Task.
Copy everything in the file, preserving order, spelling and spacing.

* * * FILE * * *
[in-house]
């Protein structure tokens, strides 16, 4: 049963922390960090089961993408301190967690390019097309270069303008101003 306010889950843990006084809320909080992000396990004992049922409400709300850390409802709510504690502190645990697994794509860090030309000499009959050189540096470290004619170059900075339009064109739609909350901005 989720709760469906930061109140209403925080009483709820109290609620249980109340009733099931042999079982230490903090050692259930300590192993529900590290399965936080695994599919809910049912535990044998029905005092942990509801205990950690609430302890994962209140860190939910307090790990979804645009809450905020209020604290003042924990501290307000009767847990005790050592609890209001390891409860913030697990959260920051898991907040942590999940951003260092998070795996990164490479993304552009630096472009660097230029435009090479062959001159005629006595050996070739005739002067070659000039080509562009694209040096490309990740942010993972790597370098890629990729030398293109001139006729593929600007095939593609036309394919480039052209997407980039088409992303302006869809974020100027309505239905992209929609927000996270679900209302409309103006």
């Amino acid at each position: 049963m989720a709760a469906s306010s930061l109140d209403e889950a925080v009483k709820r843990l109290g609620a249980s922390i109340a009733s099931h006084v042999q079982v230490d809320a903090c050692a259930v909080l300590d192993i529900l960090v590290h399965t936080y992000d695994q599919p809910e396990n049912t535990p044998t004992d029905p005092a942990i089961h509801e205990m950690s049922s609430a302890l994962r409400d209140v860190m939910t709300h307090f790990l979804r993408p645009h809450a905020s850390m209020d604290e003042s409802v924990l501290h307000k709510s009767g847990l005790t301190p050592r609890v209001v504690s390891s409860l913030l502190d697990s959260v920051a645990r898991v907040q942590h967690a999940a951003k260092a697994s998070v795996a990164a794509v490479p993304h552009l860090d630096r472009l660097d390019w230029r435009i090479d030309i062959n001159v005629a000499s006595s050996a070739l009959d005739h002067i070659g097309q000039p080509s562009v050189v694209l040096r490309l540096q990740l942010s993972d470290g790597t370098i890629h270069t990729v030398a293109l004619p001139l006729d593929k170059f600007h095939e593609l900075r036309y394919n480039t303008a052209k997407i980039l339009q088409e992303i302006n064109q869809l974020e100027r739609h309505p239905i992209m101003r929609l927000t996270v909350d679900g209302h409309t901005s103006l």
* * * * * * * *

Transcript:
[in-house]
């Protein structure tokens, strides 16, 4: 049963922390960090089961993408301190967690390019097309270069303008101003 306010889950843990006084809320909080992000396990004992049922409400709300850390409802709510504690502190645990697994794509860090030309000499009959050189540096470290004619170059900075339009064109739609909350901005 989720709760469906930061109140209403925080009483709820109290609620249980109340009733099931042999079982230490903090050692259930300590192993529900590290399965936080695994599919809910049912535990044998029905005092942990509801205990950690609430302890994962209140860190939910307090790990979804645009809450905020209020604290003042924990501290307000009767847990005790050592609890209001390891409860913030697990959260920051898991907040942590999940951003260092998070795996990164490479993304552009630096472009660097230029435009090479062959001159005629006595050996070739005739002067070659000039080509562009694209040096490309990740942010993972790597370098890629990729030398293109001139006729593929600007095939593609036309394919480039052209997407980039088409992303302006869809974020100027309505239905992209929609927000996270679900209302409309103006």
């Amino acid at each position: 049963m989720a709760a469906s306010s930061l109140d209403e889950a925080v009483k709820r843990l109290g609620a249980s922390i109340a009733s099931h006084v042999q079982v230490d809320a903090c050692a259930v909080l300590d192993i529900l960090v590290h399965t936080y992000d695994q599919p809910e396990n049912t535990p044998t004992d029905p005092a942990i089961h509801e205990m950690s049922s609430a302890l994962r409400d209140v860190m939910t709300h307090f790990l979804r993408p645009h809450a905020s850390m209020d604290e003042s409802v924990l501290h307000k709510s009767g847990l005790t301190p050592r609890v209001v504690s390891s409860l913030l502190d697990s959260v920051a645990r898991v907040q942590h967690a999940a951003k260092a697994s998070v795996a990164a794509v490479p993304h552009l860090d630096r472009l660097d390019w230029r435009i090479d030309i062959n001159v005629a000499s006595s050996a070739l009959d005739h002067i070659g097309q000039p080509s562009v050189v694209l040096r490309l540096q990740l942010s993972d470290g790597t370098i890629h270069t990729v030398a293109l004619p001139l006729d593929k170059f600007h095939e593609l900075r036309y394919n480039t303008a052209k997407i980039l339009q088409e992303i302006n064109q869809l974020e100027r739609h309505p239905i992209m101003r929609l927000t996270v909350d679900g209302h409309t901005s103006l």